An additional function of lipin-1 as a co-transcriptional regulator is seen in the formation of adipose tissue and triacylglycerol storage. Lipin-1 does this by regulating the expression of the transcriptional regulator, PPARγ, which is necessary for the differentiation of pre-adipocytes [8]. The importance of this regulation is highlighted by the absence of mature adipose tissue in the lipin-1 deficient fld mice.


Subcellular Localization of Lipins and Their Regulation

It should be noted that most of research to date has been focused on lipin-1 and, therefore, the following sections will concentrate on this isoform. There are two splice variants of lipin-1, full-length lipin-1b and lipin-1a (which is missing a stretch of 22 amino acids). Both isoforms appear to possess both PAP and transcriptional co-activator functions [1,4]. Therefore, we will use the term “lipin-1” to denote both lipin-1a and -1b. It is interesting to note that the expression of the two splice variants of lipin-1 changes depending on tissue type [8]. There is also a third lipin that is enriched in the brain called lipin-1γ, which appears to be associated with lipid droplets [9]. However, a detailed characterization of the importance of this isoform is lacking. Lipins appear to function as both homo- and hetero-oligomers at the endoplasmic reticulum with each unit in the oligomer having independent PAP activities [10] (Fig. 2). Additionally, the ability to oligomerize can dictate subcellular localization. For example, lipin-1 fused to a CAAX domain can force its recruitment to the plasma membrane; the CAAX domain is post-translationally modified with an isoprenoid moiety, which promotes membrane association [10]. This promotes the association of other lipins to the plasma membrane by oligomerization with the CAAX-tagged lipin-1.

The lipins are the only enzymes of glycerolipid synthesis that are localized to the cytosol; the other proteins in this pathway are all integral membrane proteins (Fig. 1). Consequently, the lipins need to translocate from the cytosol to membranes, particularly the endoplasmic reticulum, which is the major site of glycerolipid synthesis, to access the phosphatidate that is formed [1] (Fig. 2). Translocation of PAP does not appear to be ATP-dependent as shown in an in vitro assay absent of ATP [11]. All three mammalian lipins contain a polybasic stretch of positively charged amino acids, and this has also been called the “nuclear localization sequence” (NLS). This sequence appears to control the association with membranes, including those of the endoplasmic reticulum [12] possibly by interaction with negative charges (Fig. 2). This finding is compatible with earlier work showing that PAP activity translocates to the endoplasmic reticulum in what appeared to be an electrostatic response to an increase in negative charge on the membranes donated by fatty acids, acyl-CoA esters or phosphatidate [13]. Later work showed that the translocation is promoted preferentially by unsaturated fatty acids and that saturated fatty acids have relatively little effect [11] (Fig. 2). This feed-forward signal from fatty acids enables the rate of triacylglycerol synthesis in cells to increase in proportion to the fatty acid load [reviewed in 14]. Conversely, an increase in positive charge on the endoplasmic reticulum membranes through the association of amphiphilic cationic drugs displaces PAP from the membranes [11], leading to an increased accumulation of phosphatidate and a diversion of lipid synthesis towards the production of acidic phospholipids [15]. Moreover, the polybasic NLS sequence governs lipin-1 translocation to the nucleus and presumably this facilitates its transcriptional co-activator function [12]. Another post-translational modification called SUMOylation promotes nuclear localization of lipin-1 and is required for its transcriptional co-activator function [reviewed in 16] (Fig. 2); SUMOylation is a reversible post-translational process by which small ubiquitin-like modifier (SUMO) proteins are covalently modified onto proteins, which can then influence protein localization [17].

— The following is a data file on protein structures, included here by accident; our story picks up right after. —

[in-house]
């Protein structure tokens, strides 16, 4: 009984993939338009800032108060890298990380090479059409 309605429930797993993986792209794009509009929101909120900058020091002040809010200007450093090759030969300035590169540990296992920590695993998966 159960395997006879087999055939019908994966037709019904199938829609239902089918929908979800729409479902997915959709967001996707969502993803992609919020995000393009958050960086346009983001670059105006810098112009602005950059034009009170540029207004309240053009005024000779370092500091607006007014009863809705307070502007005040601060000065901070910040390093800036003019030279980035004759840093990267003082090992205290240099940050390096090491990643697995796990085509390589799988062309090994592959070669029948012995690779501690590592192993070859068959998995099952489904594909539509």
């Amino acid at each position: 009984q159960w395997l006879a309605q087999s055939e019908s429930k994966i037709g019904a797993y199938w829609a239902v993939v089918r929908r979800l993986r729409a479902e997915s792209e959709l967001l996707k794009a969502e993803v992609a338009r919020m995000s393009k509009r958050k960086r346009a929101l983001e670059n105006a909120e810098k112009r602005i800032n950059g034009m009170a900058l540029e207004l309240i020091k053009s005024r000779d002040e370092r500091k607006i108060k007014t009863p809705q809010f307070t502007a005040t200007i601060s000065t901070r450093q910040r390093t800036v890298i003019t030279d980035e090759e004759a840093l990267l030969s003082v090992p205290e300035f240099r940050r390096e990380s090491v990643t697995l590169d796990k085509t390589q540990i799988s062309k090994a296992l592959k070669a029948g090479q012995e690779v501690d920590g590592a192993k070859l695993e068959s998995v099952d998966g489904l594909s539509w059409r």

Figure 2

Figure 2. Regulation of the subcellular localization of lipins. Lipins are sequestered in a cytosolic reservoir in the hyperphosphorylated state. Phosphorylation is induced by insulin signaling, partially through mTORC1 (mammalian target of rapamycin complex 1). After insulin stimulation, 14-3-3 scaffolding proteins can associate with lipin-1 phosphorylated at a serine-rich region downstream of the nuclear localization sequence (NLS). Unsaturated fatty acids (e.g. oleate) promote the association of dephosphorylated lipins with the endoplasmic reticulum membrane, where they oligomerize in homo- or hetero-tetramers or dimers. Membrane association is facilitated by the nuclear localization sequence on the lipins. Lastly, nuclear localization of lipin-1 is mediated by SUMOylation.